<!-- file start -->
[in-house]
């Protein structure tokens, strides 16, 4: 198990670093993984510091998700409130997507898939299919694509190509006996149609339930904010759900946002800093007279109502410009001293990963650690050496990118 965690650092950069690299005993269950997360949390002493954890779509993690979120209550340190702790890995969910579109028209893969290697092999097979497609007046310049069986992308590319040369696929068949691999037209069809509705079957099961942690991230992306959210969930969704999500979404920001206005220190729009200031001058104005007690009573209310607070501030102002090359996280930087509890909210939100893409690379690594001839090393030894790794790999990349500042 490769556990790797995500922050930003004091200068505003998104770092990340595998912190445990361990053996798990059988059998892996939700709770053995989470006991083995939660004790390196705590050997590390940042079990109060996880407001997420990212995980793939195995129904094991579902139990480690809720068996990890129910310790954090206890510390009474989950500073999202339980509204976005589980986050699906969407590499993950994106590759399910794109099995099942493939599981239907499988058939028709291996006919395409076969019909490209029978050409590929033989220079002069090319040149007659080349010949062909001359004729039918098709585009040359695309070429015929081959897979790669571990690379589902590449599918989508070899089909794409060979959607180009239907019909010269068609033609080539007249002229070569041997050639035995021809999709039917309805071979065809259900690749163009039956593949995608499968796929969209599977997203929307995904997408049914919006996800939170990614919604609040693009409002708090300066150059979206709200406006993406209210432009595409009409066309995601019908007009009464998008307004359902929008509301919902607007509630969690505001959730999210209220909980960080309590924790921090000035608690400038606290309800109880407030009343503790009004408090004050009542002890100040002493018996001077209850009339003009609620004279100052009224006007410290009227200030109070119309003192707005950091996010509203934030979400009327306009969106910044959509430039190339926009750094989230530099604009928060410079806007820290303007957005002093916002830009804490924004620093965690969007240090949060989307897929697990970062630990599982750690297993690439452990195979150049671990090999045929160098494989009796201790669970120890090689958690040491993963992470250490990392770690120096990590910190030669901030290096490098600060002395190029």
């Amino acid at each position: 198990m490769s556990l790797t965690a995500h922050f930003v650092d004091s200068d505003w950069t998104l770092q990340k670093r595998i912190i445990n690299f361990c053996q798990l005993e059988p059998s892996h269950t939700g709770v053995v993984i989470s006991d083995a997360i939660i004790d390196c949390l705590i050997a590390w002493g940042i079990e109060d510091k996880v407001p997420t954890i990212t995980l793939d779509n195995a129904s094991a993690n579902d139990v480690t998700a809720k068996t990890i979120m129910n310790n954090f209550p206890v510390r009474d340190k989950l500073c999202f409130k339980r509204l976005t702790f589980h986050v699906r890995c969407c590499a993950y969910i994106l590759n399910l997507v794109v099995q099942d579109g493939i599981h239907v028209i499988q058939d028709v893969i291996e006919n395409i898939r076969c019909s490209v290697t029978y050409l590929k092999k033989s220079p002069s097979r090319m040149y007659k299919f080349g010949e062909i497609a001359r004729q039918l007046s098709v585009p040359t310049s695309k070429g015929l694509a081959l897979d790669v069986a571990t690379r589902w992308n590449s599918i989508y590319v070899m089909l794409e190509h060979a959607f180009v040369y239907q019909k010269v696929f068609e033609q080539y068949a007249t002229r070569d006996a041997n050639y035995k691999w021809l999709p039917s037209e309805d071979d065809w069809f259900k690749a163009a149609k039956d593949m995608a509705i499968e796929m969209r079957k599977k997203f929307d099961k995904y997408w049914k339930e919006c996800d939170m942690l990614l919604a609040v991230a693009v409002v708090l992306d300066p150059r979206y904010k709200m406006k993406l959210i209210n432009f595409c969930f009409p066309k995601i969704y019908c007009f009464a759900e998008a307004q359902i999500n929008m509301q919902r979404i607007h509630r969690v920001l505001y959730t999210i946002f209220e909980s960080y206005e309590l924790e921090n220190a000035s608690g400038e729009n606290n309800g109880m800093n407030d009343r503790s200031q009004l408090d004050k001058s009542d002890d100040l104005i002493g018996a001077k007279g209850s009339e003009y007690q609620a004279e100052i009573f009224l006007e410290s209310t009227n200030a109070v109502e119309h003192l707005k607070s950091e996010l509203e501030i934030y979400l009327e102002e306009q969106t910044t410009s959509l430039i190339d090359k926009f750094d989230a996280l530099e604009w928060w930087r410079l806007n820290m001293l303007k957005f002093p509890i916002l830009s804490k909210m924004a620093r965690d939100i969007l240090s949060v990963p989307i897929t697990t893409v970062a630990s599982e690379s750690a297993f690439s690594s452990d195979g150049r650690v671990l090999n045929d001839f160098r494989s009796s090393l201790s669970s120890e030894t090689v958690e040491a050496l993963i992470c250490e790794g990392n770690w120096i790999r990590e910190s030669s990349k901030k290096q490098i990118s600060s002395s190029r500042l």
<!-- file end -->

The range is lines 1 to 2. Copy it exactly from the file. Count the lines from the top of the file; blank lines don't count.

[in-house]
């Protein structure tokens, strides 16, 4: 198990670093993984510091998700409130997507898939299919694509190509006996149609339930904010759900946002800093007279109502410009001293990963650690050496990118 965690650092950069690299005993269950997360949390002493954890779509993690979120209550340190702790890995969910579109028209893969290697092999097979497609007046310049069986992308590319040369696929068949691999037209069809509705079957099961942690991230992306959210969930969704999500979404920001206005220190729009200031001058104005007690009573209310607070501030102002090359996280930087509890909210939100893409690379690594001839090393030894790794790999990349500042 490769556990790797995500922050930003004091200068505003998104770092990340595998912190445990361990053996798990059988059998892996939700709770053995989470006991083995939660004790390196705590050997590390940042079990109060996880407001997420990212995980793939195995129904094991579902139990480690809720068996990890129910310790954090206890510390009474989950500073999202339980509204976005589980986050699906969407590499993950994106590759399910794109099995099942493939599981239907499988058939028709291996006919395409076969019909490209029978050409590929033989220079002069090319040149007659080349010949062909001359004729039918098709585009040359695309070429015929081959897979790669571990690379589902590449599918989508070899089909794409060979959607180009239907019909010269068609033609080539007249002229070569041997050639035995021809999709039917309805071979065809259900690749163009039956593949995608499968796929969209599977997203929307995904997408049914919006996800939170990614919604609040693009409002708090300066150059979206709200406006993406209210432009595409009409066309995601019908007009009464998008307004359902929008509301919902607007509630969690505001959730999210209220909980960080309590924790921090000035608690400038606290309800109880407030009343503790009004408090004050009542002890100040002493018996001077209850009339003009609620004279100052009224006007410290009227200030109070119309003192707005950091996010509203934030979400009327306009969106910044959509430039190339926009750094989230530099604009928060410079806007820290303007957005002093916002830009804490924004620093965690969007240090949060989307897929697990970062630990599982750690297993690439452990195979150049671990090999045929160098494989009796201790669970120890090689958690040491993963992470250490990392770690120096990590910190030669901030290096490098600060002395190029």